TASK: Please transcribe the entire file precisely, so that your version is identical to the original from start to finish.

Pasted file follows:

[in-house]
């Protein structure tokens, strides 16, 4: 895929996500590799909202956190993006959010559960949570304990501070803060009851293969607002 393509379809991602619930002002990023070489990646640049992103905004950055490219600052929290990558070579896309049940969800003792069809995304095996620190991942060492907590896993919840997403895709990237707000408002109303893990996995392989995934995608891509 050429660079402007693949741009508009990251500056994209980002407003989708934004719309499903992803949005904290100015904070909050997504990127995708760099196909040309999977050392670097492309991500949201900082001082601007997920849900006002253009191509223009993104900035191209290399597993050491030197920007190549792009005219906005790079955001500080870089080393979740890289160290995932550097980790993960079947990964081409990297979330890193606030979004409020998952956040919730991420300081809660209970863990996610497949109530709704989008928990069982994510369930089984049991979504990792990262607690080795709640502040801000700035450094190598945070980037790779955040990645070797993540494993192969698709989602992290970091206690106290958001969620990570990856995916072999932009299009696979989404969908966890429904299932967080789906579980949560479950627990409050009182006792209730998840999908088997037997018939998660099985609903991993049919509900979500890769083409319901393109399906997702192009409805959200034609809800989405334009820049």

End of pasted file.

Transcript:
[in-house]
């Protein structure tokens, strides 16, 4: 895929996500590799909202956190993006959010559960949570304990501070803060009851293969607002 393509379809991602619930002002990023070489990646640049992103905004950055490219600052929290990558070579896309049940969800003792069809995304095996620190991942060492907590896993919840997403895709990237707000408002109303893990996995392989995934995608891509 050429660079402007693949741009508009990251500056994209980002407003989708934004719309499903992803949005904290100015904070909050997504990127995708760099196909040309999977050392670097492309991500949201900082001082601007997920849900006002253009191509223009993104900035191209290399597993050491030197920007190549792009005219906005790079955001500080870089080393979740890289160290995932550097980790993960079947990964081409990297979330890193606030979004409020998952956040919730991420300081809660209970863990996610497949109530709704989008928990069982994510369930089984049991979504990792990262607690080795709640502040801000700035450094190598945070980037790779955040990645070797993540494993192969698709989602992290970091206690106290958001969620990570990856995916072999932009299009696979989404969908966890429904299932967080789906579980949560479950627990409050009182006792209730998840999908088997037997018939998660099985609903991993049919509900979500890769083409319901393109399906997702192009409805959200034609809800989405334009820049």